In this letter, Mrs. Elsie Walker mentions the enclosure of $50 given in memory of Dr. King. She also commits her Church's Service Guild to making annual pilgrimages to Dr. King's burial site in order to pay homage to "our Leader."
Wilfred Husband writes John Oakes, Editorial Page Editor of the New York Times, regarding an article. As a consistent reader of the Magazine, Husband expresses his displeasure with an article that refers to the civil right movement's attention to the war in Vietnam as "wasteful and self-defeating." Husband explains how war and civil rights are inseparable and that stating anything in opposition hurts the cause of the movement.
In this letter, John Ladd expressed support to Dr. King and the Southern Christian Leadership Conference. Mr. Ladd referenced a desire that his enclosed monetary contribution be directed toward efforts to gain equality for Negroes.
O. P. Paliwal and Yves Choliere, from the World Council of Peace, invite Dr. King to speak at a session in Geneva about the well being of Vietnam.
Eugene Exman expresses his delight that Dr. King will be completing the manuscript for a book of sermons. Exman also asks Dr. King to meet with him in August, if Dr. King plans to travel to Martha's Vineyard. The book of sermons mentioned in this letter eventually would be entitled "Strength to Love."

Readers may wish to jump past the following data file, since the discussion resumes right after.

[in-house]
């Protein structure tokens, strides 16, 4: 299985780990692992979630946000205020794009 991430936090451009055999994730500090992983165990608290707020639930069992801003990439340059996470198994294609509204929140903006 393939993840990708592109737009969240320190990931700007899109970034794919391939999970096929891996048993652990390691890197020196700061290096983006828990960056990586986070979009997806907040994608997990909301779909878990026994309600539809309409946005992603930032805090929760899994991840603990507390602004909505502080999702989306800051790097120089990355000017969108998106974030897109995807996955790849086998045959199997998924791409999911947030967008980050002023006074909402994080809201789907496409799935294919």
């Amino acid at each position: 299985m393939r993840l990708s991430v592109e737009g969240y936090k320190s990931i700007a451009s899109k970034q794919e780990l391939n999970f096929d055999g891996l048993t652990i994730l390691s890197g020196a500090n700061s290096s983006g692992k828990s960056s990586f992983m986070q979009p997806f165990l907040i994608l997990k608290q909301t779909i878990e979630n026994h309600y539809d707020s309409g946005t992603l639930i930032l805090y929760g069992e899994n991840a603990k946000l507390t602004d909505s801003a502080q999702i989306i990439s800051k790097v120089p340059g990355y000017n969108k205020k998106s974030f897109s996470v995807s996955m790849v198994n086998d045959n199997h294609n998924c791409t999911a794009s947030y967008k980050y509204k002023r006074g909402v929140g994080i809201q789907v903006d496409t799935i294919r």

This program details the installation services of Reverend A. D. Williams King at The First Baptist Church of Ensley, Alabama. A number of community and church leaders, including his older brother, Rev. Dr. Martin Luther King, Jr. and Rev. Ralph Abernathy, welcome the young pastor and his family to his new pastorate position.
Erma Jewell Hughes writes Dr. King to congratulate him on the Nobel Peace Prize award and cover on Time Magazine as "Man of the Year." Hughes invites the Reverend to speak at the Business College's annual commencement and encloses traveling expenses for the event. Hughes also states that they are raising additional funds to go towards the "Freedom Fight."
In Dr. King's absence, Dora McDonald writes F. Newton Miller concerning Dr. King's appearance in Rockville Centre on February 21. McDonald encloses a copy of a letter sent to Mrs. Rose R. Silvers of the Rockville Centre Commission to clarify the misunderstanding.
An early foreshadowing of his nonviolent philosophy, Dr. King advises Negroes of a particular course of action they should adhere to in order to properly equip themselves to combat racial injustice. Seeking to avoid both complacency and hostility, he challenges those who desire self-satisfaction, as well as those who seek to pacify their oppressors, by proposing the idea of one having both a tough mind and a tender heart.
The Executive Committee of The Martin Luther King Fund in Sweden commends Dr. King's non-violent approach to the fight for civil rights in America. They also present Dr. King with a monetary donation raised from an earlier performance featuring Dr. King and Harry Belafonte at the Royal Opera House in Stockholm.